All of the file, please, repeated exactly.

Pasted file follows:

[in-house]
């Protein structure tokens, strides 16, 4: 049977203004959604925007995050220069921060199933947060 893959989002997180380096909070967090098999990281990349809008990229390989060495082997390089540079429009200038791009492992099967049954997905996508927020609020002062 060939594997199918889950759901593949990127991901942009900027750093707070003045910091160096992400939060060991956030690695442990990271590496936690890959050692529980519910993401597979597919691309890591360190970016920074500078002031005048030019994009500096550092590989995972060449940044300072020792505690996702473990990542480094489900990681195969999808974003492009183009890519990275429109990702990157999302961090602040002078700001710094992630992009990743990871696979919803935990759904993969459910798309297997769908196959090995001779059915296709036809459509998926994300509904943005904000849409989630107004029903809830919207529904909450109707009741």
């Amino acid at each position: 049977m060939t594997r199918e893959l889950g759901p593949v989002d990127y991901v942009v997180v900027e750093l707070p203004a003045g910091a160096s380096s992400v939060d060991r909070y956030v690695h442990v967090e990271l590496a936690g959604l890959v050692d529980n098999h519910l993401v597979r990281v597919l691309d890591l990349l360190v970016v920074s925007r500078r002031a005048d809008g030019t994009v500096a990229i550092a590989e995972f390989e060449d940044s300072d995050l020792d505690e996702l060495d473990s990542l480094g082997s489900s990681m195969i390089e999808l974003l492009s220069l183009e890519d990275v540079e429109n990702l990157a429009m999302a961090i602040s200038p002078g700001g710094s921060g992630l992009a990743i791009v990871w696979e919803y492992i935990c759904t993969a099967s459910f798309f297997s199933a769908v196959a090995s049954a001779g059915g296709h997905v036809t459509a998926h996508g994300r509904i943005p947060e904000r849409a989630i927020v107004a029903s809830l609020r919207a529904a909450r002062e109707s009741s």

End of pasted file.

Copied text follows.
[in-house]
């Protein structure tokens, strides 16, 4: 049977203004959604925007995050220069921060199933947060 893959989002997180380096909070967090098999990281990349809008990229390989060495082997390089540079429009200038791009492992099967049954997905996508927020609020002062 060939594997199918889950759901593949990127991901942009900027750093707070003045910091160096992400939060060991956030690695442990990271590496936690890959050692529980519910993401597979597919691309890591360190970016920074500078002031005048030019994009500096550092590989995972060449940044300072020792505690996702473990990542480094489900990681195969999808974003492009183009890519990275429109990702990157999302961090602040002078700001710094992630992009990743990871696979919803935990759904993969459910798309297997769908196959090995001779059915296709036809459509998926994300509904943005904000849409989630107004029903809830919207529904909450109707009741």
């Amino acid at each position: 049977m060939t594997r199918e893959l889950g759901p593949v989002d990127y991901v942009v997180v900027e750093l707070p203004a003045g910091a160096s380096s992400v939060d060991r909070y956030v690695h442990v967090e990271l590496a936690g959604l890959v050692d529980n098999h519910l993401v597979r990281v597919l691309d890591l990349l360190v970016v920074s925007r500078r002031a005048d809008g030019t994009v500096a990229i550092a590989e995972f390989e060449d940044s300072d995050l020792d505690e996702l060495d473990s990542l480094g082997s489900s990681m195969i390089e999808l974003l492009s220069l183009e890519d990275v540079e429109n990702l990157a429009m999302a961090i602040s200038p002078g700001g710094s921060g992630l992009a990743i791009v990871w696979e919803y492992i935990c759904t993969a099967s459910f798309f297997s199933a769908v196959a090995s049954a001779g059915g296709h997905v036809t459509a998926h996508g994300r509904i943005p947060e904000r849409a989630i927020v107004a029903s809830l609020r919207a529904a909450r002062e109707s009741s």